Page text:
Never, for me at least, has being a fan felt so heavy.

More from Dan Bernstein
  • foxtown


    I listened to the show podcast from yesterday and you were unsure about the “public outcry” against violent hits in the NFL. I don’t think this is a reaction to any public outcry. I won’t claim this idea as my own but I believe their actions are a posturing move for the endorsement of an 18 game season. There is a better chance of adding 2 games if the NFL can prove that they can reduce injuries.


    I think the NFL is trying to have its cake and eat it too. It’s one thing for the NFL to crackdown on all the vicious hits and threaten fines & suspensions for hits that appear to be very, very legal. I think it’s another for the league to even consider an 18-game regular season with the collective bargaining agreement about to expire and a lockout that remains a very real possibility. With Terry & Dan’s signature segment coming up at 5p this afternoon, who is the NFL crappin’?

  • bronzo

    I think the NFL (Roger Goodell) are overplaying their hand. Yes footbal is dangerous…evrybody is well aware of that. Injuries are an occupatiional hazard. If either side is serious about striking in this economic enviornment…GOOD LUCK!! You want to see public opinion turn against you …


    I’ve watched NFL football for decades, and bone-jarring hits have been synonymous with the game for as long as I live. While many players are bent out of shape over the league’s plan to fine and/or suspend players who commit vicious hits, the problems go deeper than that. What about all the concussions that have knocked out the Bears’ Jay Cutler, Eagles’ Kevin Kolb & the Jaguars’ David Garrard this season? Why is the NFL still pondering an 18-game regular season in the next collective bargaining agreement? I don’t get it…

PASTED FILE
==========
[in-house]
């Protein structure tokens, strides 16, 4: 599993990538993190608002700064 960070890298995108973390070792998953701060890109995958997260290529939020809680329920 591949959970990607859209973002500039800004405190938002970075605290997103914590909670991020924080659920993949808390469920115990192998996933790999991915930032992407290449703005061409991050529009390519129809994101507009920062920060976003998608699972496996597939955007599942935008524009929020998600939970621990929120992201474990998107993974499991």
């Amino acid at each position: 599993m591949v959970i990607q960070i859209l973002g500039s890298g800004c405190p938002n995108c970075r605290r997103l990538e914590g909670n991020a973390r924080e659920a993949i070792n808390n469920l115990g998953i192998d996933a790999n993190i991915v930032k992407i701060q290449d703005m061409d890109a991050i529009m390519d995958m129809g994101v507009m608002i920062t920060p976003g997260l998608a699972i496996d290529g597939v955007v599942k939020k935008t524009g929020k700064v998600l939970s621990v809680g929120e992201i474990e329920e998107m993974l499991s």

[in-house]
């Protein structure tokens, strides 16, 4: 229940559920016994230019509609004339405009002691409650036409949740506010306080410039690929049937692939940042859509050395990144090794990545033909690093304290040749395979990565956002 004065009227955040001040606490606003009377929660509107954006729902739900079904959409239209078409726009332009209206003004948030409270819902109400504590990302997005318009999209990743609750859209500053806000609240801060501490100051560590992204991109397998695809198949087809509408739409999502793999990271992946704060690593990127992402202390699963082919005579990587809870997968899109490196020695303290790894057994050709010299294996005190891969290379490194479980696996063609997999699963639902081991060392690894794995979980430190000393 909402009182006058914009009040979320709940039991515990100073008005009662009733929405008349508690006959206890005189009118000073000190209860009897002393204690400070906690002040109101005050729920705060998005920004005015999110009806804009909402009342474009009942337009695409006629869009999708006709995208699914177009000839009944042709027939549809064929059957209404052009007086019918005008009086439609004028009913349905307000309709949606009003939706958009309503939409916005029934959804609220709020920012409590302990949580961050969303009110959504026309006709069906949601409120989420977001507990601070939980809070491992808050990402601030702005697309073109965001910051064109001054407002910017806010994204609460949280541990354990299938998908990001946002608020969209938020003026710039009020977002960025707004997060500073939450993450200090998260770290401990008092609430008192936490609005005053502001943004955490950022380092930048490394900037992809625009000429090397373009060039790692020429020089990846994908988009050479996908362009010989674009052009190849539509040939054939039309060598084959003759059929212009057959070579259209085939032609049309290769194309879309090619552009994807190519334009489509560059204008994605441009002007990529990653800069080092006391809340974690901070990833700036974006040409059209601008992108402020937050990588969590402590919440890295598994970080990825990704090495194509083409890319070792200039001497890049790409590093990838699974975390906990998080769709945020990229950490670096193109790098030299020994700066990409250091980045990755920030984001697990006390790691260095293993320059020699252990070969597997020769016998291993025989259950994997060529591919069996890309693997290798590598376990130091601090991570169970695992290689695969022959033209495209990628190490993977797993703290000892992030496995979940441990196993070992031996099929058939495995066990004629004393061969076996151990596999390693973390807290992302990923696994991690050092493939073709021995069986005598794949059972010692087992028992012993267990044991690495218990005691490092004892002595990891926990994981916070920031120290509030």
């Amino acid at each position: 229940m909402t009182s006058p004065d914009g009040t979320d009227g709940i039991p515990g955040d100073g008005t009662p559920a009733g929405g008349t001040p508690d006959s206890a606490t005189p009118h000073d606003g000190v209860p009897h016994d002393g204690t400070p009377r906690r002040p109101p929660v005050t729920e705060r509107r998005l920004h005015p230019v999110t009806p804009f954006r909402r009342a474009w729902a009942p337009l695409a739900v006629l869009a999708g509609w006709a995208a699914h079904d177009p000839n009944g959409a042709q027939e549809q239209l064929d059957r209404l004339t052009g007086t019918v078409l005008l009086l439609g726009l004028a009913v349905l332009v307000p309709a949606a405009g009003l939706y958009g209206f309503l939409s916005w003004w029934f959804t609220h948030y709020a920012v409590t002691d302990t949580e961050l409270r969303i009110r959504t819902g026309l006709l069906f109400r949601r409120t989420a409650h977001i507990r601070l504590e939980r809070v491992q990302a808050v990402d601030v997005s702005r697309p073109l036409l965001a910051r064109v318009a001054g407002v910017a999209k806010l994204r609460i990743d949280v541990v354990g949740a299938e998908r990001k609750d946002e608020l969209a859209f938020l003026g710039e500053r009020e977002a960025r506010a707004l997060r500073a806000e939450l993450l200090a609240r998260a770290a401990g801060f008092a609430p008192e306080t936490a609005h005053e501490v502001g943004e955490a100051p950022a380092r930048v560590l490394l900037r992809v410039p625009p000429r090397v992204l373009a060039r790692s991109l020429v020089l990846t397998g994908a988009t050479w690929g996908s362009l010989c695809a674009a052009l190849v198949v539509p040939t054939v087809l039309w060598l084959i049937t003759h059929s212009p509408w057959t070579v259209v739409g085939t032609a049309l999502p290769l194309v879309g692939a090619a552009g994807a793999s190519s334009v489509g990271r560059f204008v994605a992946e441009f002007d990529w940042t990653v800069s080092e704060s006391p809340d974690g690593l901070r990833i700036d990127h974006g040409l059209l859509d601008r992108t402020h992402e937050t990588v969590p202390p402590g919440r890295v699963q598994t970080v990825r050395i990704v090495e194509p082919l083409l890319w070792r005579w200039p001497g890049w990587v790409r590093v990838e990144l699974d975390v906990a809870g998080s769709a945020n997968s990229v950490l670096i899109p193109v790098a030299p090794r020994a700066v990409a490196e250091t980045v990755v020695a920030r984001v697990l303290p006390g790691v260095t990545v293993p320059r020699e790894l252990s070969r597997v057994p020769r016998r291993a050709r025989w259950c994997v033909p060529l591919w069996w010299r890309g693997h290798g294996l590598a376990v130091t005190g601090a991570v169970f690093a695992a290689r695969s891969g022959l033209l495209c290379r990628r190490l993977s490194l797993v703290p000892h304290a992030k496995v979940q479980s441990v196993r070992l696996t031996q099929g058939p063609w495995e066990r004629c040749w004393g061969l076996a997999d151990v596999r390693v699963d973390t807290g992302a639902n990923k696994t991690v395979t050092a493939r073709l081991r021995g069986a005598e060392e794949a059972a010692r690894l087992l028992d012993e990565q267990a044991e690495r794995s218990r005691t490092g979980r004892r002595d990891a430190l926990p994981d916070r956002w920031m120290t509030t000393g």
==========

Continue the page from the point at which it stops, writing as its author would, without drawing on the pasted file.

• AT3374

    You have to be a speed typist to comment on this blog , lol

    Anyways the whole 18 game season is a joke , do we really need 18 games of the Lions , Jags and the Bills ?

    • buzzkill

      Do not forget the Panthers

  • meesohawnee

    snnnore…too NFL eeee eeeee .. Lets also mention how the MSM tends to jam thing down your throat so much you get tired of it and tune it out. Wonder if this “epidemic” has ever been the thought of in this cutting corners profit thirsty country that maybe the equipment is getting uh..? i dont know. just asking. I just dont understand why all of a sudden. Was it always just hush hush? Hey just think. one more change to this website and everyone will be gone. Brilliant.

  • Denver Smeghead

    So, Hendry is out putting additional spin on the Quade hiring by making it sound like they were never really interested in Girardi. Somebody slap him for treating us like we’re stupid. Slap Angelo and Lovie Smith while you’re at it, too.

    • AT3374

      Not only slap him but run a comb through his head

  • Larry


    Thank you for crystalizing my existential football angst for me. I grew up enjoying NFL football, but now I can’t watch it without feeling a little bit guilty about it.


    The NFL will suspend a player for masking agents (sort of)
    The NFL will suspend a player for steroids (sort of)
    The NFL will suspend a player for abusing pain killers (if they are caught by law enforcement).
    The NFL will look the other way, every time, when it comes to HGH.
    Bigger-than-humanly possible guys crashing into other guys is getting worse.
    This game is headed for doom-and-gloom.

  • Denny Crane

    I think they need to look into a softer outer shell on the helmet something that would allow the outer shell to absorb some of the impact.

  • tom

    You could always put a size and weight limit on the game. lol

  • tom

    Sorry, that should read height and weight limit

  • mil. mike's empty beer mug

    faster and more mass = more force during the collision. no way to protect your brain from the additional force. smaller players may be the long term solution to reducing concussions.